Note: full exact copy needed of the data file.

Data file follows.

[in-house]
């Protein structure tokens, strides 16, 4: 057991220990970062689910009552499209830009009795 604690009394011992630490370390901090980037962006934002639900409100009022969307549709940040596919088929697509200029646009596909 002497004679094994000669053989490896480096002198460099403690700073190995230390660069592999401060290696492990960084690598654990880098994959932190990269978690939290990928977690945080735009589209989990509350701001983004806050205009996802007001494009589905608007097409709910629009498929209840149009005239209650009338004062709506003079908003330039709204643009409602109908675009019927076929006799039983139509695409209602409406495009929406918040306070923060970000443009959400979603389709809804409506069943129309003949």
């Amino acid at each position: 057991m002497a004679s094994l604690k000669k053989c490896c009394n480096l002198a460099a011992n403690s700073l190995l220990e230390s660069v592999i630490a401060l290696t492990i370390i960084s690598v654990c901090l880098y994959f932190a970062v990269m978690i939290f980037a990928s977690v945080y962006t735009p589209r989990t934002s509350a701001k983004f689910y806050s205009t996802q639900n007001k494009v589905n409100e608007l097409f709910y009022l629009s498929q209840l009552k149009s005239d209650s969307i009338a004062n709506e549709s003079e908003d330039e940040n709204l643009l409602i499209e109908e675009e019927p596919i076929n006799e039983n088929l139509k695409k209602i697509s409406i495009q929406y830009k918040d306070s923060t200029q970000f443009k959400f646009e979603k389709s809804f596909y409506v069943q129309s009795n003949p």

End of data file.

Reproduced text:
[in-house]
């Protein structure tokens, strides 16, 4: 057991220990970062689910009552499209830009009795 604690009394011992630490370390901090980037962006934002639900409100009022969307549709940040596919088929697509200029646009596909 002497004679094994000669053989490896480096002198460099403690700073190995230390660069592999401060290696492990960084690598654990880098994959932190990269978690939290990928977690945080735009589209989990509350701001983004806050205009996802007001494009589905608007097409709910629009498929209840149009005239209650009338004062709506003079908003330039709204643009409602109908675009019927076929006799039983139509695409209602409406495009929406918040306070923060970000443009959400979603389709809804409506069943129309003949």
């Amino acid at each position: 057991m002497a004679s094994l604690k000669k053989c490896c009394n480096l002198a460099a011992n403690s700073l190995l220990e230390s660069v592999i630490a401060l290696t492990i370390i960084s690598v654990c901090l880098y994959f932190a970062v990269m978690i939290f980037a990928s977690v945080y962006t735009p589209r989990t934002s509350a701001k983004f689910y806050s205009t996802q639900n007001k494009v589905n409100e608007l097409f709910y009022l629009s498929q209840l009552k149009s005239d209650s969307i009338a004062n709506e549709s003079e908003d330039e940040n709204l643009l409602i499209e109908e675009e019927p596919i076929n006799e039983n088929l139509k695409k209602i697509s409406i495009q929406y830009k918040d306070s923060t200029q970000f443009k959400f646009e979603k389709s809804f596909y409506v069943q129309s009795n003949p």